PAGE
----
The Impact of Online Romantic Relationships on Health and Wellbeing


Description of impact

Over the previous few years I have been consulted by and given numerous interviews to news networks, for example, BBC news, BBC X-Ray, Radio 5 Live, ITV Newsweek and Radio New Zealand. These broadcasts have reached hundreds of thousands of people, which demonstrates the impact of my knowledge and research. In addition to this, my research has been reported in the national and international press such as the Independent, the Daily Mail, the Daily Mirror and the Irish Times. Furthermore, over the previous two and a half years, I have written thirty-five articles on the topic of romantic relationships for the popular psychology magazine Psychology Today, and in this time, my readership worldwide has reached 850,000, with my YouTube channel where I speak about related topics attracting around one hundred followers and 8,000 views. I have also spoken at over fifty public engagement events in the UK over the past two years, including Science Cafe, SciBar, Skeptics, the British Psychological Society regional events, Pint of Science (Science Festival) and Ignite in Cardiff, Swansea, Birmingham and Liverpool, with such events typically attracting an audience of around 400. Furthermore, I have delivered talks internationally in the USA, Canada, Ireland, New Zealand and Australia. As testimony to the impact of my research, I was invited to co-host ITV’s ‘Wales This Week – Date Night’ show. The show featured advice and commentary on romantic relationship formation and was broadcast in March 2017 to hundreds of thousands of people across Wales and the west of England.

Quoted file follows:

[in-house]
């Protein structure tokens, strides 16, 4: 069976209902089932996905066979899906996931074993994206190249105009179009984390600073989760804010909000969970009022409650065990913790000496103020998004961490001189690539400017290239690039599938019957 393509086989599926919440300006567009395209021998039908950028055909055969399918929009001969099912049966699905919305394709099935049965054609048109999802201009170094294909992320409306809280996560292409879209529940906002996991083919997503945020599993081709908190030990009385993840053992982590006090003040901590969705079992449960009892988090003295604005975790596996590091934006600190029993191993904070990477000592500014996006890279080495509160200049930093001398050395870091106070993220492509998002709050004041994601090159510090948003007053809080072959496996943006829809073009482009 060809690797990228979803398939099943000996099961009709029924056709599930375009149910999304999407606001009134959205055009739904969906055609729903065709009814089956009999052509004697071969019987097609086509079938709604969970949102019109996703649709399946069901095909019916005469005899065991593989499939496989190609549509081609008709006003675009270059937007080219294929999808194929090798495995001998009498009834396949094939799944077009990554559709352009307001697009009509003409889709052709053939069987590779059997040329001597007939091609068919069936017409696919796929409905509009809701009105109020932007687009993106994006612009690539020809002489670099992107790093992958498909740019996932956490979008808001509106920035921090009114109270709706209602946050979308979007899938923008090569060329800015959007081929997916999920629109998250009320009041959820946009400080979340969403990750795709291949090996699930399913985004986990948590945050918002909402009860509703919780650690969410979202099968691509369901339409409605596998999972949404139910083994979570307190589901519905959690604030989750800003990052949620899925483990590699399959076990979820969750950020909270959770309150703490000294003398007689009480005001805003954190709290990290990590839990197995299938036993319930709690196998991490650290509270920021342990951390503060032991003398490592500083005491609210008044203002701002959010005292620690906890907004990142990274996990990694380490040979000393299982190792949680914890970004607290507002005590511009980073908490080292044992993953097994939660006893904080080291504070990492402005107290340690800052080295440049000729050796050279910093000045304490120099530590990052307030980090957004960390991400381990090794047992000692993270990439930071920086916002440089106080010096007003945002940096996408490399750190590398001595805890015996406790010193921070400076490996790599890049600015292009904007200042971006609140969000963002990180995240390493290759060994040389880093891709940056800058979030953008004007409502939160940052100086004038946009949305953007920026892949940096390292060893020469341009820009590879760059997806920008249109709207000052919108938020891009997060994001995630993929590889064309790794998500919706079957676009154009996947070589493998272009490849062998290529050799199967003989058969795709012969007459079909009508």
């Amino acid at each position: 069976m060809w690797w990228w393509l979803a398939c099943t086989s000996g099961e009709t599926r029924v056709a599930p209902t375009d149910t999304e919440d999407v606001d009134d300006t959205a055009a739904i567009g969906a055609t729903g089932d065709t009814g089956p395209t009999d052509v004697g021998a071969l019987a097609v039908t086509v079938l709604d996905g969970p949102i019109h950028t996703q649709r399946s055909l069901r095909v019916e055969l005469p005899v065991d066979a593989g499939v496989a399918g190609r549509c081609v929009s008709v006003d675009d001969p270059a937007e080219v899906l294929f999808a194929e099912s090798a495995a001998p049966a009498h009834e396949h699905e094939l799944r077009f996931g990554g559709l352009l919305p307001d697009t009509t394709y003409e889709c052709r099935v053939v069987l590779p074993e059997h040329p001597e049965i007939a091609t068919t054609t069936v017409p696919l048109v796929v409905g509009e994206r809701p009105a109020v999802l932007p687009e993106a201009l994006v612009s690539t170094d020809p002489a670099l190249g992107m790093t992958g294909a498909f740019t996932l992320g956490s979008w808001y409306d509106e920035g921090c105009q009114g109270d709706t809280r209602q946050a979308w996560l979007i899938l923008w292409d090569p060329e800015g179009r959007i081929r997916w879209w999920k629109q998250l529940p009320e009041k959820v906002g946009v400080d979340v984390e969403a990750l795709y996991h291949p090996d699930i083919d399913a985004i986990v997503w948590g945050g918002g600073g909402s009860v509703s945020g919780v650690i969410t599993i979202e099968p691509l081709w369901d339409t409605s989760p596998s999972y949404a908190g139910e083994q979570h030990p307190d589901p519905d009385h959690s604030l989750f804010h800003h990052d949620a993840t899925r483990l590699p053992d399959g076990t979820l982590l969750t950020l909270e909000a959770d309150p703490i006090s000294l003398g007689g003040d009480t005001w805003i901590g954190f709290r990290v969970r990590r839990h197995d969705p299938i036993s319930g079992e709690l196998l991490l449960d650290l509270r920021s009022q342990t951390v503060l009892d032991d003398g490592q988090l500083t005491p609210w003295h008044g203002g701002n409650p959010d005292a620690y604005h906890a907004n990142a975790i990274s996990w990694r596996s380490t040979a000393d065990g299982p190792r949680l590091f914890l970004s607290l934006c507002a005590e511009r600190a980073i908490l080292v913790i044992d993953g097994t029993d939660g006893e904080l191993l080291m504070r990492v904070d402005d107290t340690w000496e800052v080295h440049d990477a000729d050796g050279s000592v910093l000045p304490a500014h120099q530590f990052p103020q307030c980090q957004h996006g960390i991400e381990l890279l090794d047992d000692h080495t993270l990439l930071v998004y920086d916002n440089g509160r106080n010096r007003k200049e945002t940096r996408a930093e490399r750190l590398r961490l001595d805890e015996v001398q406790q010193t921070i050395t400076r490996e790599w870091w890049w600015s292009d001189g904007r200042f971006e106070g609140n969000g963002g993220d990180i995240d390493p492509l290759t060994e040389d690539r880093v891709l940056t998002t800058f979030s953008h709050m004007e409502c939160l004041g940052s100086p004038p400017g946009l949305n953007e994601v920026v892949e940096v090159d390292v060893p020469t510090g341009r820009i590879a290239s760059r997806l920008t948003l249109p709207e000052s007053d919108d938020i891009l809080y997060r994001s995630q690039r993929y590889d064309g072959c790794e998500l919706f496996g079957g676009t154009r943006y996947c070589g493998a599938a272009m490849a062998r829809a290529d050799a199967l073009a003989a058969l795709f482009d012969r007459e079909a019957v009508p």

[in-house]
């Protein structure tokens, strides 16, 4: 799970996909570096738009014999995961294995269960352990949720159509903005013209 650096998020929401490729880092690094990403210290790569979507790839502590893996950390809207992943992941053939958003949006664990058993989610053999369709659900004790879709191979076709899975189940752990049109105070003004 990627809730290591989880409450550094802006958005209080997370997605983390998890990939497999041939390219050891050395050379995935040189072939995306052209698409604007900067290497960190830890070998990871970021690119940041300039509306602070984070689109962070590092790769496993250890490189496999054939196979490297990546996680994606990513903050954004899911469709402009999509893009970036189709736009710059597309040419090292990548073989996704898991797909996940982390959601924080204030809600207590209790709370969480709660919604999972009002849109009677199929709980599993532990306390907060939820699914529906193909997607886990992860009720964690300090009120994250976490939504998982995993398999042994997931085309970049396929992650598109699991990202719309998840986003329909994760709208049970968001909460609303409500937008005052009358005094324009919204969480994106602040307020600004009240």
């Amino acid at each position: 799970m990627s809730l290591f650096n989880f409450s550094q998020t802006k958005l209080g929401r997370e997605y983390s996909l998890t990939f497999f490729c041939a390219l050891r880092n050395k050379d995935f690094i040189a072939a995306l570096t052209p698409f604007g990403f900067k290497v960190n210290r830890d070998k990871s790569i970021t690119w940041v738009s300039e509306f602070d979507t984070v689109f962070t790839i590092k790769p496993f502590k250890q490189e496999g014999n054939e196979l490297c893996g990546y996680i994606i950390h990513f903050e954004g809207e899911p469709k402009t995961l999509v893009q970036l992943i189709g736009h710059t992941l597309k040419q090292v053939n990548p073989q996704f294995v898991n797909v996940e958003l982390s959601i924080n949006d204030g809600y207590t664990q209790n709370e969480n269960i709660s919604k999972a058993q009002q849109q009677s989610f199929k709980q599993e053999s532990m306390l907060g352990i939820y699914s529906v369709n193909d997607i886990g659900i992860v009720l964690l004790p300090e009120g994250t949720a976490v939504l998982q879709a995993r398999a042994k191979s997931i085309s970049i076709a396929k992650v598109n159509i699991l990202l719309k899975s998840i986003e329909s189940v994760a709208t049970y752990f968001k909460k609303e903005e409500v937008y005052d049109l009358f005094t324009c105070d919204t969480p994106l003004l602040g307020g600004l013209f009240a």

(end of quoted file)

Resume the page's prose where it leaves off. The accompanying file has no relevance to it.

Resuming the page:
How did your research contribute?

The dissemination of my original research and expertise in the area of online romantic relationships through TV and radio broadcasts, talks and popular articles, has reached millions of people resulting in a change in knowledge of and attitudes to online dating and online relationship formation. More specifically, this has led to a change in the way in which people select dating websites, how they construct their profiles on these sites and how they interact with potential partners on dating sites, all of which has had a positive effect on online dating success. Furthermore, the dissemination of my research on dating scams has highlighted to the public potential dangers making online dating safer to use.

Who is affected?

The specific beneficiaries of this research are individuals endeavouring to find romantic relationships
Impact date1 Jan 20151 Jun 2017
Impact levelIn progress